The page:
Recently, the Federal Communications Commission revived an inquiry the Commission first launched in 2007 to investigate telecommunication carriers’ practices regarding the “privacy and security of information stored on mobile communications devices.” In 2007, the agency decided to postpone any official rulemaking after accepting arguments from major carriers that hardware manufacturers and customers were the only entities that actually had access to the data stored on personal devices and that carriers should not be held responsible for the decisions the manufactures and customers made in the storing and using of that data. One of the reasons the FCC was receptive to that explanation was that the agency at the time was primarily concerned with carriers erasing customer data from refurbished cell phones that were sold or redistributed to other customers, and the carriers’ argument was that this issue was not within their control.

Fast forward six years – the era of exponentially growing importance of mobile data – and there is little surprise that the FCC has re-launched the inquiry, citing carriers’ statements, including in Congressional testimony, that the companies gather and process customer-specific data.

The linchpin of the FCC’s renewed interest is the recent controversy in which software installed on mobile phones was shown to be collecting data from customers’ phones and transmitting that data to the carriers without the knowledge or consent of the customer. At the time, it was reported that each major carrier required the software to be installed on smart phones sold to customers, and that customers were not informed about the existence of the software or the software’s perpetual communication of customer-specific data to the customer’s carrier. 

In re-launching the inquiry into carriers’ data privacy and security practices, the FCC argues that not informing customers about the software or its data practices may have violated the carriers’ responsibility pursuant to Section 222 of the Communications Act of 1934 to protect customer data “that is made available to a carrier solely by virtue of the carrier-customer relationship.” The law allows such data to be used only in “limited circumstances,” a term which is not defined in Section 222. It appears that one of the goals of the renewed inquiry is for the FCC to define the scope of the “limited circumstances.”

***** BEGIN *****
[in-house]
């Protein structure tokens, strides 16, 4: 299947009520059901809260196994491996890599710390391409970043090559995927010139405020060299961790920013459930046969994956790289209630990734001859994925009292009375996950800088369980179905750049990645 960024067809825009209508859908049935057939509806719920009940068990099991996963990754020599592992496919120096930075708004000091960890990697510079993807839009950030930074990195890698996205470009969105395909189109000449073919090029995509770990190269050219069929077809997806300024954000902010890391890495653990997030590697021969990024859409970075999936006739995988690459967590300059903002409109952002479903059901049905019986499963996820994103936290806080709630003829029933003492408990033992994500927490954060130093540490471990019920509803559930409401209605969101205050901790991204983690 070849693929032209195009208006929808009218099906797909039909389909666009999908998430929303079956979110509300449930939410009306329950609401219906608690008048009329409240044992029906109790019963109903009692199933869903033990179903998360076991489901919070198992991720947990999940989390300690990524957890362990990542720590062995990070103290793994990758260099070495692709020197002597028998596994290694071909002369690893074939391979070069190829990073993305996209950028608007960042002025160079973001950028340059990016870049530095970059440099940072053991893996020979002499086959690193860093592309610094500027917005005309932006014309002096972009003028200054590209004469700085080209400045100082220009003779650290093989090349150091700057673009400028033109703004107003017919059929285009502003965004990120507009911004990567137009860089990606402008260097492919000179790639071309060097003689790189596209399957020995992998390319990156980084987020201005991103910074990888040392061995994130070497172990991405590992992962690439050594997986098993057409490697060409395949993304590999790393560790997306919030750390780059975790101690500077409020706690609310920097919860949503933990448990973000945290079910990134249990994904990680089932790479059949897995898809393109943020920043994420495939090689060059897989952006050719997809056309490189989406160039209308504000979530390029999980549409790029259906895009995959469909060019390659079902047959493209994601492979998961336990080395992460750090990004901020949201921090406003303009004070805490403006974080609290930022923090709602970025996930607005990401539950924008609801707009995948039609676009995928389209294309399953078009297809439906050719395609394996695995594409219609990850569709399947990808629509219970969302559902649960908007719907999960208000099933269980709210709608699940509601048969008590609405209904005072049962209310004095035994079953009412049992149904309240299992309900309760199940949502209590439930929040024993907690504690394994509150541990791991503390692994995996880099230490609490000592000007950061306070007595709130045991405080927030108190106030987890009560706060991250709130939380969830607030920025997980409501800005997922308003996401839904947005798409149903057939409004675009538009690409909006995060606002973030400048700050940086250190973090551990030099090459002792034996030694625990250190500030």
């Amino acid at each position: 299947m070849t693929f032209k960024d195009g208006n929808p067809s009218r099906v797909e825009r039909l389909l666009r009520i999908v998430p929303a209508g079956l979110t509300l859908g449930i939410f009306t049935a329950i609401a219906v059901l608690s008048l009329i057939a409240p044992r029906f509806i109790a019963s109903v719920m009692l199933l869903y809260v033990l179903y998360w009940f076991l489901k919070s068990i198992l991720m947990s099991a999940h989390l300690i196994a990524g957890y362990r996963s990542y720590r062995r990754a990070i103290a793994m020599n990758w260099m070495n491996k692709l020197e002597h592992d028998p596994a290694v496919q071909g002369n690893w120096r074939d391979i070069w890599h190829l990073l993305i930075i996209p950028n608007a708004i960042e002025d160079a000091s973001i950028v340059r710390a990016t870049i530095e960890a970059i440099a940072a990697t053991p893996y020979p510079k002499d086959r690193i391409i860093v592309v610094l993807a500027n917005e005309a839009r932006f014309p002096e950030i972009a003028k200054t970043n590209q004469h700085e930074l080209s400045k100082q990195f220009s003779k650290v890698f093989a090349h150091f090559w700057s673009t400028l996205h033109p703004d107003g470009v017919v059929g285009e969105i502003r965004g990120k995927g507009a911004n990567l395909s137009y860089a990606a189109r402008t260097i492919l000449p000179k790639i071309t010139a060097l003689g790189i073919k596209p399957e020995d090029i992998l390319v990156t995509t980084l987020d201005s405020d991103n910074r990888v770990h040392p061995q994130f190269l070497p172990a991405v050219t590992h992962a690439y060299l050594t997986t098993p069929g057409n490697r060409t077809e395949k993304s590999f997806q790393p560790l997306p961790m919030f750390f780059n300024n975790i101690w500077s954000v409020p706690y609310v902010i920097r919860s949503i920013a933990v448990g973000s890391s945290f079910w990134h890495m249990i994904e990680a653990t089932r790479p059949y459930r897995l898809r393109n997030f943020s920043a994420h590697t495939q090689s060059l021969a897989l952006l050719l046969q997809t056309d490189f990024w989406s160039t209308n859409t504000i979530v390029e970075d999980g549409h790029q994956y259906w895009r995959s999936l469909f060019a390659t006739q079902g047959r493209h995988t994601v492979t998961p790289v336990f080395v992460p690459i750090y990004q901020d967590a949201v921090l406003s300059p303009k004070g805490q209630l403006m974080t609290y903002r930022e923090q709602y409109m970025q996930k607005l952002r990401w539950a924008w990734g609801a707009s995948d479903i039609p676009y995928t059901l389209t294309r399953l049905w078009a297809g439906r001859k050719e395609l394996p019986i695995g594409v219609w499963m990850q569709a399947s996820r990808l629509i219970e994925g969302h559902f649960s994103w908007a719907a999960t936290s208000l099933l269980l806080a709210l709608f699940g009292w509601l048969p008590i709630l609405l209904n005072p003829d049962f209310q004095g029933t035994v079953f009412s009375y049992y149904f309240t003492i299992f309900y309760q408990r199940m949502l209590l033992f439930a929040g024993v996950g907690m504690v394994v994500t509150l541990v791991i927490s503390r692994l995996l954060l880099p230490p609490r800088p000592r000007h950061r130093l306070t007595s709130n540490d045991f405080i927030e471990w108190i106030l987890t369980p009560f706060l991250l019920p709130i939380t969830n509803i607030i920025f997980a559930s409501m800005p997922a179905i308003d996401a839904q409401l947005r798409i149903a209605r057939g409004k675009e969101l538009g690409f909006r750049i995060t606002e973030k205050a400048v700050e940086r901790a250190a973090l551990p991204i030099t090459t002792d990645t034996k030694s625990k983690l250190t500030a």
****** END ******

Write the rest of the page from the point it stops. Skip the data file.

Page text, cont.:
The FCC action follows renewed focus on mobile privacy, including the settlement with California Attorney General Kamala Harris where she announced an agreement with Amazon, Apple, Google, Hewlett-Packard, Microsoft and Research In Motion, the leading operators of mobile application platforms, to abide by “privacy principles designed to bring the industry in line with a California law requiring mobile apps that collect personal information to have a privacy policy,” as noted by ILG Partner Tanya Forsheit in a previous blog post.

The FCC seeks public comment on the following issues, among others:

  • Applicability of a carrier’s duty to protect customer information under Section 222(a) to this type of data
  • The definition of customer information that applies to common carriers under Section 222(h)(1)
  • If factors such as who manufactured and who sold the device, the service provider’s role in selecting software to place on devices, and the manner in which the collected information is used is relevant to the analysis

Considering the California AG settlement mentioned above, recent FTC actions against companies that have misrepresented how they collect and use customer information, and now the FCC inquiring into the practice of common carriers, it appears that there will be far more scrutiny and regulation over mobile data collection moving forward.